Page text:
by Juliette Goodrich and Molly McCrea

FREMONT (KPIX) — Some innovative high-tech tools are helping to mend injured athletes and speed recovery. Whether you’re a pro or amateur, sports medicine experts say the goal is to get you quickly and safely back in the game.

A former 49ers football star talked about the set up at Dr. Arthur Ting’s sports medicine facility in Fremont, so KPIX 5 decided to check it out. Dr Ting met us at the door and brought us into his rehab clinic.

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The facility was filled with athletes and a number of law enforcement personnel who had been injured on the job. They were all there to get better.

“I love providing them with the same type of treatment they would get if they were pro athletes; if they were in the 49er locker room,” explained Dr. Ting.

Ting is an orthopedic surgeon. Post-surgery, many of his patients spend their days doing rehab here. KPIX saw devices, tools and implements that we had never seen before. Ting packed his place with the instruments after seeing them in use at various pro locker rooms around California and the Bay Area.

“There’s definitely science behind almost every type of device,” noted Ting.

One tool is use and hanging up on the wall were these strange arm and leg coverings that make patients look more like the Michelin Man..

“It’s kind of like you’re squeezing yourself,” said 12-year-old gymnast Myli Liu.

The device is called Norma Tec. It is a form of compression therapy.

“It’s actually a very interesting sensation,” remarked Santa Clara County Deputy Sheriff Geraldine Fisher, who tore her meniscus while on duty. “It starts out at your ankles with just the air pressure, and then it starts building all the way up until you feel very compressed.”

The device was originally created for patients suffering from circulation disorders, but the professional sports world quickly took note and snapped them up.

“It’s helping return blood flow to get the lactic acid out of the legs after a workout, or just improve circulation for healing,” explained Ting.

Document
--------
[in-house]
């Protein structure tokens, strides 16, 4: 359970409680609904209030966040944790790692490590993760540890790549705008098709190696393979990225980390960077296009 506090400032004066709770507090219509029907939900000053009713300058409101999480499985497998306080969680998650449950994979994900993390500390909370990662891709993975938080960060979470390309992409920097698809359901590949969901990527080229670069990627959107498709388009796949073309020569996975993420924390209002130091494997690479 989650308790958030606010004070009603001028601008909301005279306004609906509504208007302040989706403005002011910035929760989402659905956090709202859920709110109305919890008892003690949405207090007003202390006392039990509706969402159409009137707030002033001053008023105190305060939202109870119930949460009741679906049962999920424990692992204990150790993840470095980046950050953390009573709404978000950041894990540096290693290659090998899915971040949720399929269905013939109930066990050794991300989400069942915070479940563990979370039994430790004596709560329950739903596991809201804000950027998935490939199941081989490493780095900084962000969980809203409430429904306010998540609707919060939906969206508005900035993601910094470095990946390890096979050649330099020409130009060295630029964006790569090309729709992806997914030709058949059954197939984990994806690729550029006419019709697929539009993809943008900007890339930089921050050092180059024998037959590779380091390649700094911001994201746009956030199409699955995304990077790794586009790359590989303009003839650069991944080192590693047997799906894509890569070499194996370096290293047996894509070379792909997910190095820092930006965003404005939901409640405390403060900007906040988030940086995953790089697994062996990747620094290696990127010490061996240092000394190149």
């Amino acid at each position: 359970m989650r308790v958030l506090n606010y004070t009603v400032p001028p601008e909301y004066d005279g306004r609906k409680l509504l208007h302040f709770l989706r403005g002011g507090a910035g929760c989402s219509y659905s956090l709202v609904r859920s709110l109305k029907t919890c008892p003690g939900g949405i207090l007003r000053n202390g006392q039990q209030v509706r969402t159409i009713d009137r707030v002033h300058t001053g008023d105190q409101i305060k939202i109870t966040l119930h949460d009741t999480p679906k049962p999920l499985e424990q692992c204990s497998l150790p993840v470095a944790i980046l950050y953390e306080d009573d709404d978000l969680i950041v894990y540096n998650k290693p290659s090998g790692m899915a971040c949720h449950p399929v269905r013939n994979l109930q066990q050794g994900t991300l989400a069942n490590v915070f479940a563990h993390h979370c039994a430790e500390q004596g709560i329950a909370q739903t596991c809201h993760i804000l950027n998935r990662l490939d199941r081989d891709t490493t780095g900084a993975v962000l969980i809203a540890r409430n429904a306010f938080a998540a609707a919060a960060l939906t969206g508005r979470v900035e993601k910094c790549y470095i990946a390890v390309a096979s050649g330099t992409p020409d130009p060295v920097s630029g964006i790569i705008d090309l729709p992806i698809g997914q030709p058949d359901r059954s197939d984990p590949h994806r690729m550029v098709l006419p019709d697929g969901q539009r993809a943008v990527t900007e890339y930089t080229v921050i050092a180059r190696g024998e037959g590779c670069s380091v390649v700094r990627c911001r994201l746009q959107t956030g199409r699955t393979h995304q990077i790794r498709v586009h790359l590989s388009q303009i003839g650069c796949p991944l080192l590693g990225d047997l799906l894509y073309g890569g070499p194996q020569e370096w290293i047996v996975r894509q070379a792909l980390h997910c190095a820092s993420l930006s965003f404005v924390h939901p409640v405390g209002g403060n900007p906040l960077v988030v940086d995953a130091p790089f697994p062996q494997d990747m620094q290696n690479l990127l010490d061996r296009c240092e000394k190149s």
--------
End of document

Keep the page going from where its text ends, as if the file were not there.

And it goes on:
Another tool used at the office is whole body cryotherapy.

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At Dr. Ting’s facility, the sessions are very short at no more than three minutes long. They are supervised by staff and precautions are taken.

Athletes swear it decreases pain and inflammation.

“It is really, really cold. It’s a little.. I would say uncomfortable when you’re in there. But then the feeling — once you’re out — it helps so much. Like for recovery and like when you’re sore and stuff.” said 16-year-old gymnast Madelyn Williams.

Williams is a rising star in the field of gymnastics and a member of USA Gymnastics. She recently competed with Simone Biles. UC Berkeley just recruited her. The talented gymnast hopes to go the Tokyo Olympics.

But recently, Williams broke her foot during practice. She is going through rehab at Dr. Ting’s in part because of the innovative gear. She is determined to get back to practice, but only if it’s safe.

She is aware how it only takes a few days to lose ground.

“It could be a week of not doing stuff and in sports time, that’s a lot,” said Williams.

Among these high-tech wonders, there is a low-tech contraption called the Flexinator.

“Honestly, I hate it. But it’s really useful.” remarked Enduro motorcycle racing champion Cody Webb.

A few weeks ago, Webb underwent ACL surgery. He uses the Flexinator to break up the scar tissue that developed as he healed. He can now better stretch his leg out.

“I’ve seen huge gains in just a couple of weeks. It really helps to bring that mobility back,” noted Webb.

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And while these tools help athletes to rehabilitate their injuries and recover from a strenuous workout, experts told KPIX how professional and amateur athletes need more of three things: time, good nutrition and a good night’s sleep.